We’re darting in a million directions. Turning abruptly, going forward a few feet only to head back in an opposite path. My best guess is that Adam is trying to confuse and/or distract our followers as much as possible. I can do nothing but attempt to keep up.

And I fail.

Adam is a trained soldier. He’s built for exactly these kinds of situations. He understands how to flee, how to stay inconspicuous, how to move soundlessly in any space. I, on the other hand, am a broken girl who’s known no exercise for too long. My lungs are burning with the effort to inhale oxygen, wheezing with the effort to exhale carbon dioxide.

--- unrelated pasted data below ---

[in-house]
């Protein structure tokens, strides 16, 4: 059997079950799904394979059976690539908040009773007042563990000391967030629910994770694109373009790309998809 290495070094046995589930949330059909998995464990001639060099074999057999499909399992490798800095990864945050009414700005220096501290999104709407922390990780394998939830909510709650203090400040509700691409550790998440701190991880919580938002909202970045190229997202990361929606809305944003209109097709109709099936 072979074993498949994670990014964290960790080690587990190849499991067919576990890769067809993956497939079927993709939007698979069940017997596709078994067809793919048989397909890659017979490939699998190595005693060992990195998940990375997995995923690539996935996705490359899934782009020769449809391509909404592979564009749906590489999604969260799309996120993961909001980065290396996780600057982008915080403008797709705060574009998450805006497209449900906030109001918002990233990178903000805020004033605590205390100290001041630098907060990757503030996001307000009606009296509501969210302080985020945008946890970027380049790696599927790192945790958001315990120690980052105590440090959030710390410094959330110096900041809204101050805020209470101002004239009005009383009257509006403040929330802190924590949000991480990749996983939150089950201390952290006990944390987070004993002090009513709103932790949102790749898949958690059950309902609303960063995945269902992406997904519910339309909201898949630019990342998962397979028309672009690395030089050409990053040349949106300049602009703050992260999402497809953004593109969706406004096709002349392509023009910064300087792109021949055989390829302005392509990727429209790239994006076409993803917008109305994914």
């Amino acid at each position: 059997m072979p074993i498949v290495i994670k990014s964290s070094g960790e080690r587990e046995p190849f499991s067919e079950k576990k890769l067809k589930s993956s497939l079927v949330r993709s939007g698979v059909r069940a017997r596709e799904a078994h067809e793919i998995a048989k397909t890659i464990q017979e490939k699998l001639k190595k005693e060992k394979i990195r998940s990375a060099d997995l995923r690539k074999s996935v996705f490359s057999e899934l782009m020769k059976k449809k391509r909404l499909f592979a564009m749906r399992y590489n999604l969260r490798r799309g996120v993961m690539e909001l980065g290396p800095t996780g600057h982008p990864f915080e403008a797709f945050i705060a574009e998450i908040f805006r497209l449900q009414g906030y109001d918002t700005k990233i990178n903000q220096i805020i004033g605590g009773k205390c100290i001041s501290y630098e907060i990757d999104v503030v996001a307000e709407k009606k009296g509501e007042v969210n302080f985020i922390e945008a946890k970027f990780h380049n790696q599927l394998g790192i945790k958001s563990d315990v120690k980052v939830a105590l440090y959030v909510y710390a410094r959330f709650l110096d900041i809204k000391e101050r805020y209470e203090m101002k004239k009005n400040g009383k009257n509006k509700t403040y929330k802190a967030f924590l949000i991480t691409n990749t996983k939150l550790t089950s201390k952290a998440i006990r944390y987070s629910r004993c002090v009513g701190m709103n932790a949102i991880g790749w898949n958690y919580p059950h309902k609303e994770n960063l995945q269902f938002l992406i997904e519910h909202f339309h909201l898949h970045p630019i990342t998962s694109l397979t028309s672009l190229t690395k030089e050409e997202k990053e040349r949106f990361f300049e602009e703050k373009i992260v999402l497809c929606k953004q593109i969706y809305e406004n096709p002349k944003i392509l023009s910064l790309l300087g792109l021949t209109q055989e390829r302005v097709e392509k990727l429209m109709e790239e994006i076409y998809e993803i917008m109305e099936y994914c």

I’m suddenly gasping so desperately Adam is forced to pull me into a side street. He’s breathing a little harder than usual, but I’ve acquired a full-time job choking on the weakness of my limp body.

Adam takes my face in his hands and tries to focus my eyes. “I want you to breathe like I am, okay?” I wheeze a bit more.

“Focus, Juliette.” His eyes are so determined. Infinitely patient. He looks fearless and I envy him his composure. “Calm your heart,” he says. “Breathe exactly as I do.”

He takes 3 small breaths in, holds it for a few seconds, and releases it in one long exhalation. I try to copy him. I’m not very good at it.

“Okay. I want you to keep breathing like—” He stops. His eyes dart up and around the abandoned street for a split second. I know we have to move.

Gunshots shatter the atmosphere. I’d never realized just how loud they are or just how much that sound fractures every functioning bone in my body. An icy chill seeps through my blood and I know immediately that they’re not trying to k**l me. They’re trying to k**l Adam.